It is a staple of beach vacations and ours was no different. Hours spent swimming in the ocean, avoiding jelly fish, and riding waves has to have a reprieve at some point. This is where most parents turn to sandcastle building to give them a small window to dry out and before the kids are begging to hit the waves again, and again, and again.
It is funny to watch children build a sandcastle together. It is a great team building exercise and it is one of those things that in an age of Twitter, Iphones, and Wi-Fi internet, hasn’t changed much over history. The tools are the same as they were when I went to the beach, a few buckets of varying sizes, a couple plastic shovels, and some elbow grease. What is amazing is that children, no matter their age, seem to know some instinctive things about city planning.
First is protection. A sandcastle is no good and of no value to its sandcastle citizens without some form of protection. There are no weapons of mass destruction employed, no sand castle armies needed. No, a simple moat will do. Moats are needed to provide the sandcastle citizens with protection from rogue invaders from another sandcastle several beach towels away. Moats need to be deep. Deep enough to hold imaginary alligators. This hasn’t changed since I was a kid. Alligators seem to be the first pick among children for protection. I am not sure if it is their territorial nature, their appetite for imaginary invaders that take a wrong step, or if there is something innate in alligators that has given them first choice among all other animals for prime moat defenders, but all I know is that they are always the go to animal for defense. I think piranhas are a close second.
Second Thing: Kids aren’t communist. Life isn’t fair. We don’t all live in the same size house and we don’t all get the same amount. So it goes with building a sandcastles. Children never use the same size buckets for all the houses in a sandcastle kingdom. Some are small, some are medium, and of course the royal family has the biggest house.
Third: You can’t live in isolation. Children never build a sandcastle without a bridge over the moat. They know that at some point commerce will have to take place and people will need a way in and out of the sandcastle kingdom. No man is a sandcastle kingdom to himself they say instinctively.
Fourth: Children have an eye for aesthetics. No sandcastle kingdom is ever complete without some sort of decoration. Whether it be seaweed, shells, or random drift wood a sandcastle kingdom would be a boring place without some sort of decorations that are pleasing to the eye.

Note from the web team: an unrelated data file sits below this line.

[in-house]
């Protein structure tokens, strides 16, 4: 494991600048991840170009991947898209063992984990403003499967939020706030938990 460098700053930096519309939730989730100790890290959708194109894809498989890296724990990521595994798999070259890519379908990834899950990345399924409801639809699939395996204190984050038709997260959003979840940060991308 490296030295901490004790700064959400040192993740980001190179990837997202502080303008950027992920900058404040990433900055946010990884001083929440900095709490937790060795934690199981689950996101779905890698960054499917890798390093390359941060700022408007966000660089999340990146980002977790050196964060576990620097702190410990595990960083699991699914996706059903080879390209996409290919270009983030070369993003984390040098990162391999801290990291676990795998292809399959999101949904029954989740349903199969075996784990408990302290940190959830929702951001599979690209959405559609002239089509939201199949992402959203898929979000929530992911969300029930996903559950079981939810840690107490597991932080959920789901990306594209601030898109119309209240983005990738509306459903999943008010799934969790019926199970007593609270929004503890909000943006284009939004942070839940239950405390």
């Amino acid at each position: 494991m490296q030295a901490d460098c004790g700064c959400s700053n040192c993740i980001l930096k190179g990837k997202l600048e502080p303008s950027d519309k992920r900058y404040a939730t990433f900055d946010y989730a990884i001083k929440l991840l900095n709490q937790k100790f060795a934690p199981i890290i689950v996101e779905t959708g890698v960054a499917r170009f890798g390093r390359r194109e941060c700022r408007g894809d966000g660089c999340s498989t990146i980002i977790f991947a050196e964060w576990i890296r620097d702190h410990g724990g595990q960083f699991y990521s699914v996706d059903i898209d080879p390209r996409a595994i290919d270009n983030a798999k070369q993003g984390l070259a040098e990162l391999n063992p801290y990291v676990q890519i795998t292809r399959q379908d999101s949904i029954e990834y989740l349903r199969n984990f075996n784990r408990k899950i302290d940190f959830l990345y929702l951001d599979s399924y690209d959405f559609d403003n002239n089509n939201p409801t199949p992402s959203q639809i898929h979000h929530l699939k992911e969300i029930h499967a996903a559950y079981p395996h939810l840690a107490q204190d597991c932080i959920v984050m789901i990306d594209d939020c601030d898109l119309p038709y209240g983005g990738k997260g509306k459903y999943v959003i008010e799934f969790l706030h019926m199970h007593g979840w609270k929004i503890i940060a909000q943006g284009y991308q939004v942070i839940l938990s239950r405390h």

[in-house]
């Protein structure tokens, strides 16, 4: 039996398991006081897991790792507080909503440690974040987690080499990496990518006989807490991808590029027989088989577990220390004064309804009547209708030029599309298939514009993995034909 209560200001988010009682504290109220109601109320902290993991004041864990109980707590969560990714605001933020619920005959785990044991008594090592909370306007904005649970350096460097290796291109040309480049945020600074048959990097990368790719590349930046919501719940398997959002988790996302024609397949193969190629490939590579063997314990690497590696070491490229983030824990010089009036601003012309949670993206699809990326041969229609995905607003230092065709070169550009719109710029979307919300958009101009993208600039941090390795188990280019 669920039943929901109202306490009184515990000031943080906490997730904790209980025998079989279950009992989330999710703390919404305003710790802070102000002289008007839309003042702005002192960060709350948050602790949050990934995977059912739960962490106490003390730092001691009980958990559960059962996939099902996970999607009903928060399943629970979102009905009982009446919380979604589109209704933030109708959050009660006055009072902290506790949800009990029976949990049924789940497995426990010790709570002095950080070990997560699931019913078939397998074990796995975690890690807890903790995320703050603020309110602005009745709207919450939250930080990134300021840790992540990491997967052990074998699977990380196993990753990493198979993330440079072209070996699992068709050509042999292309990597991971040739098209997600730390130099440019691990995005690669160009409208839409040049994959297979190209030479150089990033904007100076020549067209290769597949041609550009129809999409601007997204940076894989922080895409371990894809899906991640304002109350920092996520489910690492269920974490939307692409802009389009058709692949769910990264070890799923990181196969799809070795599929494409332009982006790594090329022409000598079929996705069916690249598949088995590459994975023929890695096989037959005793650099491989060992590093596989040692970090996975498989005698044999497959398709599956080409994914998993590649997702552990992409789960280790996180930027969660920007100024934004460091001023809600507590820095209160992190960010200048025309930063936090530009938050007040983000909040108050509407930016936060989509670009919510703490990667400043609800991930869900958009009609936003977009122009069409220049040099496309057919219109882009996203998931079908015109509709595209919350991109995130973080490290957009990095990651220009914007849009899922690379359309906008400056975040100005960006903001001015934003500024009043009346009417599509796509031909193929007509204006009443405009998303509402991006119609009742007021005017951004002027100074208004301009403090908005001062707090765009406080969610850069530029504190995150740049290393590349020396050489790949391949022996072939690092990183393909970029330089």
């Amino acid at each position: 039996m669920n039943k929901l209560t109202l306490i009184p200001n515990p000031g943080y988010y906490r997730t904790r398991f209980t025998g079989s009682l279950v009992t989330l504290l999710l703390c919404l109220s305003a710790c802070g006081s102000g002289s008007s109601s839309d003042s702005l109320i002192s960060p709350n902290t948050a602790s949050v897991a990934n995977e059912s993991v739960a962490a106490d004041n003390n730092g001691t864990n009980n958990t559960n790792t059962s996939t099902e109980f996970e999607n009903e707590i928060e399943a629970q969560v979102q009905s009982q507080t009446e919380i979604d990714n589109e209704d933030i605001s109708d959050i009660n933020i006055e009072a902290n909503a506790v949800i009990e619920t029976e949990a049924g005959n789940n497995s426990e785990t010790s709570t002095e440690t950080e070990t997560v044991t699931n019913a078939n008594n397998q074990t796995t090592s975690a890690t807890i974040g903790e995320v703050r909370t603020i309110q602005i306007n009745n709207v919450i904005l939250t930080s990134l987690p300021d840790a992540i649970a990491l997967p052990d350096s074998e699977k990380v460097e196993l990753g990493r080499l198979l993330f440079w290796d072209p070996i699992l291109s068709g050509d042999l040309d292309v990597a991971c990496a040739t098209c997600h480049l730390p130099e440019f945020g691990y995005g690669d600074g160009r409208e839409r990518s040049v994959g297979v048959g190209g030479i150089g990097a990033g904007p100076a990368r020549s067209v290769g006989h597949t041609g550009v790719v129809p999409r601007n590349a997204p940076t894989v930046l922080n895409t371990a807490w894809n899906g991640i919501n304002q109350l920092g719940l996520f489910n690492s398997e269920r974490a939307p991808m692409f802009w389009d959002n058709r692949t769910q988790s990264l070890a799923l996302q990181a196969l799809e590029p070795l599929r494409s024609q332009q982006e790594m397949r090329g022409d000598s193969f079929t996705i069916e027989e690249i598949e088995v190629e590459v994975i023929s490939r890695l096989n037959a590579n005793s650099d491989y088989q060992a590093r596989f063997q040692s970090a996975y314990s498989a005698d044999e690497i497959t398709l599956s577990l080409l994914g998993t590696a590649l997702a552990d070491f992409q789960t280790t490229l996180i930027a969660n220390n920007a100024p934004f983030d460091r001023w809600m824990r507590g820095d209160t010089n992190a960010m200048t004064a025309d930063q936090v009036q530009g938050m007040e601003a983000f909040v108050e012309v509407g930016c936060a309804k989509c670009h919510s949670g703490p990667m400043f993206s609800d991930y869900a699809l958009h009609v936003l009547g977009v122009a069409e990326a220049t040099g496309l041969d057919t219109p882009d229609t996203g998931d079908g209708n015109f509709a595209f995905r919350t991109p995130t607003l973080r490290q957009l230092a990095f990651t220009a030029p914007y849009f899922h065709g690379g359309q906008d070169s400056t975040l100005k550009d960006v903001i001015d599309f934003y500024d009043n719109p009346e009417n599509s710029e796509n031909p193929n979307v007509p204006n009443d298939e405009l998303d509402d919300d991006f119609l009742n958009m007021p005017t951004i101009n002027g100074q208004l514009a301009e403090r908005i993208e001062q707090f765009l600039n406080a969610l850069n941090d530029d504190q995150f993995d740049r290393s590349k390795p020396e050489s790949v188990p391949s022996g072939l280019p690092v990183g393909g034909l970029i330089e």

Fifth: Government is central and important. Whatever the political leanings are of a 5 year old, they know that government is important and that it needs to be visible to its citizens. That is why the castle is always central in the sandcastle kingdom, the most visible, and the biggest. I am sure that there is room for large debate as to universal sandcastle health care, the role of the monarchy in the lives of its denizens, and the prominence of the rogue salt water party movement within the castle walls, but it is always interesting to see that the castle always sits central in the kingdom and is the most protected.
Sixth: A flag identifies who you are and means something. It never fails. Ever since I was a child you couldn’t be done with your sandcastle until you found something to stick at the top of the castle to signify a flag. I think this was a sign to the other sandcastle kingdoms to signify who you are, what you stand for, and what you believe. I just hope that they still see some meaning in our flag today.
Seventh: All children are proud of their work. No child builds a sandcastle only to walk away from it silenced. They all want to tell someone about it. Show it to their parents and neighbors. They all want to see others work and compare it to their own. And most of the time they want to make sure everyone knows it was them by grabbing a stick and signing their names in the sand.
Eighth: This might be the most important lesson of all: Our kingdoms are not permanent. The kingdoms of this world are but temporary. You can spend all day sweating, planning, laboring, burning your back, only to get your work wiped out by next morning’s high tide. All of our work is nothing compared to the beauty of God’s creation. We create and build in a world submitted to God’s power and sovereignty. He makes the waves to come and go. Vanity of vanities.
In the end, what matters the most is that we create and work not to build kingdoms that do not last, but to worship the King whose kingdom can never be washed away. We build and create to worship the one who has given us his image to be able to do so. We work and sweat to not simply take pride in our work, but to submit it to one whose ways are higher then our own. We delight in the process, not the permanence of the outcome, and pay honor to the one that can never be shaken.
Upon further reflection kids need to be taught number Eight. In their fallen sinful state, children will more likely have a God complex and go about destroying their own sandcastle kingdom like Godzilla to a Japanese city.